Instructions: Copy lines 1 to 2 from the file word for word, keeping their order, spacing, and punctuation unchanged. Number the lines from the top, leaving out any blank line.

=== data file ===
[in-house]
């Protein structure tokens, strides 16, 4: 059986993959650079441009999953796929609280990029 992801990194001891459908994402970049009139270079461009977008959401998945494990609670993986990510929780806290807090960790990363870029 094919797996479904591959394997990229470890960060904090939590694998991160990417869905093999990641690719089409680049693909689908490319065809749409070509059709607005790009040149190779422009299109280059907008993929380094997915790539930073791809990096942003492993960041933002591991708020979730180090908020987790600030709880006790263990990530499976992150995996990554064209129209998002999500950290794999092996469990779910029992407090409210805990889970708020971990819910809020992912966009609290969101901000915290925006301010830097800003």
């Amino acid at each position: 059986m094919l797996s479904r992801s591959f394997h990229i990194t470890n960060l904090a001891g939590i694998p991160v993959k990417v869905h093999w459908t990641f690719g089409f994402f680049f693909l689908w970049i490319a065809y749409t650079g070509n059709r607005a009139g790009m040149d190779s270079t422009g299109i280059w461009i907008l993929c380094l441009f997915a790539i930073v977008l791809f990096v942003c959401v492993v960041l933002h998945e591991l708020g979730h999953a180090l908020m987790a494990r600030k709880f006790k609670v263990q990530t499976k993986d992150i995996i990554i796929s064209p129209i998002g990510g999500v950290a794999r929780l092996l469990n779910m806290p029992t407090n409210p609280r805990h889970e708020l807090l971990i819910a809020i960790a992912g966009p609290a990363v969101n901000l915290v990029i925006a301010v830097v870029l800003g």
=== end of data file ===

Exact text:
[in-house]
């Protein structure tokens, strides 16, 4: 059986993959650079441009999953796929609280990029 992801990194001891459908994402970049009139270079461009977008959401998945494990609670993986990510929780806290807090960790990363870029 094919797996479904591959394997990229470890960060904090939590694998991160990417869905093999990641690719089409680049693909689908490319065809749409070509059709607005790009040149190779422009299109280059907008993929380094997915790539930073791809990096942003492993960041933002591991708020979730180090908020987790600030709880006790263990990530499976992150995996990554064209129209998002999500950290794999092996469990779910029992407090409210805990889970708020971990819910809020992912966009609290969101901000915290925006301010830097800003």